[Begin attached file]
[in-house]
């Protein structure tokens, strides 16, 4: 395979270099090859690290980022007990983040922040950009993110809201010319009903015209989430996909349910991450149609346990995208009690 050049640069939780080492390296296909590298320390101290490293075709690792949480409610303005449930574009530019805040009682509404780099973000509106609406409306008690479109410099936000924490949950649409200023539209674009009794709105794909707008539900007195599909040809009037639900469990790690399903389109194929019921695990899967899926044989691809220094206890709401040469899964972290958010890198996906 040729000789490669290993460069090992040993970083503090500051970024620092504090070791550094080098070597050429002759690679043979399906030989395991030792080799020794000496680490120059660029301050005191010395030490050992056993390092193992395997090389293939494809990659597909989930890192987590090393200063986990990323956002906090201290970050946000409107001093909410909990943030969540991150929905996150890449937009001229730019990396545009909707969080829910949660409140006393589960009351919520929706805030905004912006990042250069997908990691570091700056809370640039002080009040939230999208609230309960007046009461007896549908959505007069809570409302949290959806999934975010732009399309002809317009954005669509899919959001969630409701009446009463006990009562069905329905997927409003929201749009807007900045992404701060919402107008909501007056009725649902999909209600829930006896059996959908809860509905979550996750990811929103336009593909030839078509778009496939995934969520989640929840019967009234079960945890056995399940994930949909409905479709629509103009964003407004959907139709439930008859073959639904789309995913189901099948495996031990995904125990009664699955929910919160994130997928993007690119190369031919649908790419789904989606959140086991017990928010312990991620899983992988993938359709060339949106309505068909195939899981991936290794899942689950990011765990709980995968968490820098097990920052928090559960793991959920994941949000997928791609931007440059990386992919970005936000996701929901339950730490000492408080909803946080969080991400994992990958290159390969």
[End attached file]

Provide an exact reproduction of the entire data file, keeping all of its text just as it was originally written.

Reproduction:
[in-house]
């Protein structure tokens, strides 16, 4: 395979270099090859690290980022007990983040922040950009993110809201010319009903015209989430996909349910991450149609346990995208009690 050049640069939780080492390296296909590298320390101290490293075709690792949480409610303005449930574009530019805040009682509404780099973000509106609406409306008690479109410099936000924490949950649409200023539209674009009794709105794909707008539900007195599909040809009037639900469990790690399903389109194929019921695990899967899926044989691809220094206890709401040469899964972290958010890198996906 040729000789490669290993460069090992040993970083503090500051970024620092504090070791550094080098070597050429002759690679043979399906030989395991030792080799020794000496680490120059660029301050005191010395030490050992056993390092193992395997090389293939494809990659597909989930890192987590090393200063986990990323956002906090201290970050946000409107001093909410909990943030969540991150929905996150890449937009001229730019990396545009909707969080829910949660409140006393589960009351919520929706805030905004912006990042250069997908990691570091700056809370640039002080009040939230999208609230309960007046009461007896549908959505007069809570409302949290959806999934975010732009399309002809317009954005669509899919959001969630409701009446009463006990009562069905329905997927409003929201749009807007900045992404701060919402107008909501007056009725649902999909209600829930006896059996959908809860509905979550996750990811929103336009593909030839078509778009496939995934969520989640929840019967009234079960945890056995399940994930949909409905479709629509103009964003407004959907139709439930008859073959639904789309995913189901099948495996031990995904125990009664699955929910919160994130997928993007690119190369031919649908790419789904989606959140086991017990928010312990991620899983992988993938359709060339949106309505068909195939899981991936290794899942689950990011765990709980995968968490820098097990920052928090559960793991959920994941949000997928791609931007440059990386992919970005936000996701929901339950730490000492408080909803946080969080991400994992990958290159390969």